Every so often, I realize that even after 13 years of living full-time in Israel, I still have the sensibilities of an American.
One way this is manifested is my desire for our candidates to focus on the issues that our citizens are most concerned about. It is not about name-calling or demonizing the other candidates and their bona fides as good Israelis or Jews. We all know that this is posturing and pandering, and doesn’t prevent most of the finger pointers from having coffee in private with the targets of their venom.
The possibilities seem endless, but are they really?
But the issues remain and they remain unaddressed. So, in my perhaps hopelessly naive hopefulness, here is what I would like to see some serious focus and discussion about:
1. Tackling the runaway cost of housing and the overall high cost of living. The increasingly stratospheric and for increasing numbers of us, unaffordable prices to rent or buy residences is at root a happy problem, but a problem nevertheless.
It is happy because we have a growing population with much younger family formations than any highly developed western country but problematic because unaffordability threatens our highly prized birthrate and even the ability to keep those new or growing families here in Israel.
I want to hear candidates put forth ideas and initiatives, even just the recognition that this needs an urgent focus. Providing sufficient developable land, alleviating excruciating permitting time periods, and of course, incentivizing young families to move to less developed and therefore less expensive parts of the country are all very needed.
Beyond housing, we need to have plans to lower consumer costs without undermining our most strategic industry: agriculture. Our farmers need to be protected, as they are throughout the West, without allowing for monopolistic pricing policies.
2. Recapturing legislative sovereignty for the Knesset from the Supreme Court. The now almost 30-year judicial revolution has reached the stage of the Jacobins during the French Revolution: completely arbitrary, dictatorial, unfettered discretion and a creeping sense that the Court does not just review but actively crafts laws.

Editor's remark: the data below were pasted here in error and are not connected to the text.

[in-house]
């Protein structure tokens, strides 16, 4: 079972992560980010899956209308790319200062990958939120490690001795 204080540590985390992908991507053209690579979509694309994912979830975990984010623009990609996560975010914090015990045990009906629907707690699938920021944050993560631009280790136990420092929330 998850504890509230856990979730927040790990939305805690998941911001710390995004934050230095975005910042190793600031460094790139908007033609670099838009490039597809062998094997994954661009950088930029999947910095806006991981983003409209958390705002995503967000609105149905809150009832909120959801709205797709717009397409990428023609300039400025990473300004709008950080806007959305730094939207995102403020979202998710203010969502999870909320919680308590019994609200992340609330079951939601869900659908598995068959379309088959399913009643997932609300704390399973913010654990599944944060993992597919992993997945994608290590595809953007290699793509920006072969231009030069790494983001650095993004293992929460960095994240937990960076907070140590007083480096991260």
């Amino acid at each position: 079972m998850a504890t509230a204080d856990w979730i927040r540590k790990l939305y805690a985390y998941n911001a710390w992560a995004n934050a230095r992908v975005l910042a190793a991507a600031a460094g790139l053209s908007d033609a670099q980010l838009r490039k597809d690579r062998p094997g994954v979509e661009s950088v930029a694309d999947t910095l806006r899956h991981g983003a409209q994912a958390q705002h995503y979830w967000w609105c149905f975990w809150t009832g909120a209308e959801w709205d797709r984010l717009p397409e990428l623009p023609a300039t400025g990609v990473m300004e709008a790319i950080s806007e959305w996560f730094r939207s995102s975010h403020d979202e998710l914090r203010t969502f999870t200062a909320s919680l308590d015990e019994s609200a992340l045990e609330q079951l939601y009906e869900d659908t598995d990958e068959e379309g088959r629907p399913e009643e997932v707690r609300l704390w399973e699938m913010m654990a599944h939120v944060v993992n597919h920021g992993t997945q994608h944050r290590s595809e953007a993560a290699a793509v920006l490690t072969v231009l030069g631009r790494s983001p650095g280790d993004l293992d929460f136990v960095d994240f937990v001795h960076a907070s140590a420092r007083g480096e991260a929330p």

The Israeli Supreme Court functions like none of its counterparts in the West, arrogating to itself complete discretion as to what it chooses to hear. Currently, our High Court hears about 10 times the number of cases entertained by the United States Supreme Court, many of which are cases of first instance.
Perhaps the key to addressing this runaway legalistic freight train is through the selection process of the justices, which, though tweaked, is still a closed, self-referential process that has the effect of sustaining the same mindset and disposition of the justices. We need more detailed proposals as to how those with accountability to the public will play the determinative role in selecting new justices.
3. MAKING SURE that our land remains so. Thanks to organizations such as Regavim, there has been exhaustive reporting of the illegal, yet tolerated seizure of Israeli state and private lands by Palestinians in Area C of Judea and Samaria, as well as by Bedouin in the Negev.
The Negev is particularly startling since it does not pose any kind of political whose-land-is-it-anyway issue. Its Israeli land that is increasingly being encroached upon by Bedouins, who will claim ownership, which is not contested.
In Area C, we have seen a dramatic rise in illegal new construction, much of which is financed by European governments or NGOs tied to them in the hope to defeat Jewish land contiguity and creating the same for the Palestinians.
The illegal Khan Al Ahmar Bedouin settlement alongside Route 1 is the poster child for the blind eye that our leadership has chosen to turn to this matter. The keep-a-lid-on-things mentality that defines much of our leadership is failing us and the price for setting things right is growing significantly.
4. Revamping our public education system. Having a mediocre or even worse public education system is an affront to Jewish tradition and an existential threat to our nation. Top-down control strangles innovation, local sensibility and the informed discretion of principals.
A vise grip by the teacher’s union has resulted in sacrificing offering decent starting salaries to new teachers in the name of annual increases to existing ones, regardless of their merit or effectiveness. How can we expect qualified, competent and compelling young people to become teachers when they are being paid embarrassingly low salaries?
These are just some of the many pressing issues that should be discussed, debated and addressed by our candidates. It is not pie-in-the-sky wishful thinking, it is what a mature and successful democracy should offer and what its citizens should demand.
The author is the chairman of the board of Im Tirtzu, and a director of B’yadenu and the Israel Independence Fund. He can be reached at [email protected]